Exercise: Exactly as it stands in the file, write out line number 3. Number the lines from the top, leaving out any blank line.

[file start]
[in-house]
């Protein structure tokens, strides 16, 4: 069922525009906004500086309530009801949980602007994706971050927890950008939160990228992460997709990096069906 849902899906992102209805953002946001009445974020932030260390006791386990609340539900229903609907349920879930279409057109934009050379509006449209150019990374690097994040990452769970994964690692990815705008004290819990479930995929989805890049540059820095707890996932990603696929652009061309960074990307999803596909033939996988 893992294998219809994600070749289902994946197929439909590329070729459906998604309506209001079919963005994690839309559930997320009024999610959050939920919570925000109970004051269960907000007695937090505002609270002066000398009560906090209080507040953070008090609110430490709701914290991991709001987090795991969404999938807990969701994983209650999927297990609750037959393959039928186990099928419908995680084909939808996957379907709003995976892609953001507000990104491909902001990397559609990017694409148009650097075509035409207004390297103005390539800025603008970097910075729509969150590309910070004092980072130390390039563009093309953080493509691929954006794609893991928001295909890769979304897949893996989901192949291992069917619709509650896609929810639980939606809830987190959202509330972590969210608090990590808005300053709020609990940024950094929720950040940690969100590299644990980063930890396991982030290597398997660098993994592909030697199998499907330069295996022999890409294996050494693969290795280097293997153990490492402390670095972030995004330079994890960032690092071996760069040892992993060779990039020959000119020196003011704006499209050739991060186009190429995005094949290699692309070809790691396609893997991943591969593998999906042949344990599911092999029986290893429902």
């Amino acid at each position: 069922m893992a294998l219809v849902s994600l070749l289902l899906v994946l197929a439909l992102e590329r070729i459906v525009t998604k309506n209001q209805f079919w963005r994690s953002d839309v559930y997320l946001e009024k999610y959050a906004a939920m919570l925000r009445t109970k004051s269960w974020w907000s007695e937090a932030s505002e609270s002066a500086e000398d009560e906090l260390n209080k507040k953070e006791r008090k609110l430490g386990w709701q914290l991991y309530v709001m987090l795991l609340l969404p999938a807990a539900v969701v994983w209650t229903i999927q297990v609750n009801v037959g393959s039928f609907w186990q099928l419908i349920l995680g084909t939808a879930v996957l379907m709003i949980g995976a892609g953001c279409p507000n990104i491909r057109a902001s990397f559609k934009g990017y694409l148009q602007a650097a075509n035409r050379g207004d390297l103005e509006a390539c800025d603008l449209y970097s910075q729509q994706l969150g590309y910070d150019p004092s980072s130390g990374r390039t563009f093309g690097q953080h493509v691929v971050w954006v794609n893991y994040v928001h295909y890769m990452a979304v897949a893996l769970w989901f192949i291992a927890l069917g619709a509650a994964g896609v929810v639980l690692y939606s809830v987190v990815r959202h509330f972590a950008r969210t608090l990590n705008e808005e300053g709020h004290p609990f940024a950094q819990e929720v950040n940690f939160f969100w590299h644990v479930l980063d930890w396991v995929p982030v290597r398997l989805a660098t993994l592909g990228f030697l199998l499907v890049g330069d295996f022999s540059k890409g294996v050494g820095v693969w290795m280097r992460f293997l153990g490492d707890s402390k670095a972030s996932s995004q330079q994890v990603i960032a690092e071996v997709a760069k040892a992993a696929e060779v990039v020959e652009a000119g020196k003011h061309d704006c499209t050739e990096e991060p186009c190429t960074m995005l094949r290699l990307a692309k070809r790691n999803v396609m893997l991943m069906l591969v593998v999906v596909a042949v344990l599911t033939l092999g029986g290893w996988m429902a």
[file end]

């Amino acid at each position: 069922m893992a294998l219809v849902s994600l070749l289902l899906v994946l197929a439909l992102e590329r070729i459906v525009t998604k309506n209001q209805f079919w963005r994690s953002d839309v559930y997320l946001e009024k999610y959050a906004a939920m919570l925000r009445t109970k004051s269960w974020w907000s007695e937090a932030s505002e609270s002066a500086e000398d009560e906090l260390n209080k507040k953070e006791r008090k609110l430490g386990w709701q914290l991991y309530v709001m987090l795991l609340l969404p999938a807990a539900v969701v994983w209650t229903i999927q297990v609750n009801v037959g393959s039928f609907w186990q099928l419908i349920l995680g084909t939808a879930v996957l379907m709003i949980g995976a892609g953001c279409p507000n990104i491909r057109a902001s990397f559609k934009g990017y694409l148009q602007a650097a075509n035409r050379g207004d390297l103005e509006a390539c800025d603008l449209y970097s910075q729509q994706l969150g590309y910070d150019p004092s980072s130390g990374r390039t563009f093309g690097q953080h493509v691929v971050w954006v794609n893991y994040v928001h295909y890769m990452a979304v897949a893996l769970w989901f192949i291992a927890l069917g619709a509650a994964g896609v929810v639980l690692y939606s809830v987190v990815r959202h509330f972590a950008r969210t608090l990590n705008e808005e300053g709020h004290p609990f940024a950094q819990e929720v950040n940690f939160f969100w590299h644990v479930l980063d930890w396991v995929p982030v290597r398997l989805a660098t993994l592909g990228f030697l199998l499907v890049g330069d295996f022999s540059k890409g294996v050494g820095v693969w290795m280097r992460f293997l153990g490492d707890s402390k670095a972030s996932s995004q330079q994890v990603i960032a690092e071996v997709a760069k040892a992993a696929e060779v990039v020959e652009a000119g020196k003011h061309d704006c499209t050739e990096e991060p186009c190429t960074m995005l094949r290699l990307a692309k070809r790691n999803v396609m893997l991943m069906l591969v593998v999906v596909a042949v344990l599911t033939l092999g029986g290893w996988m429902a």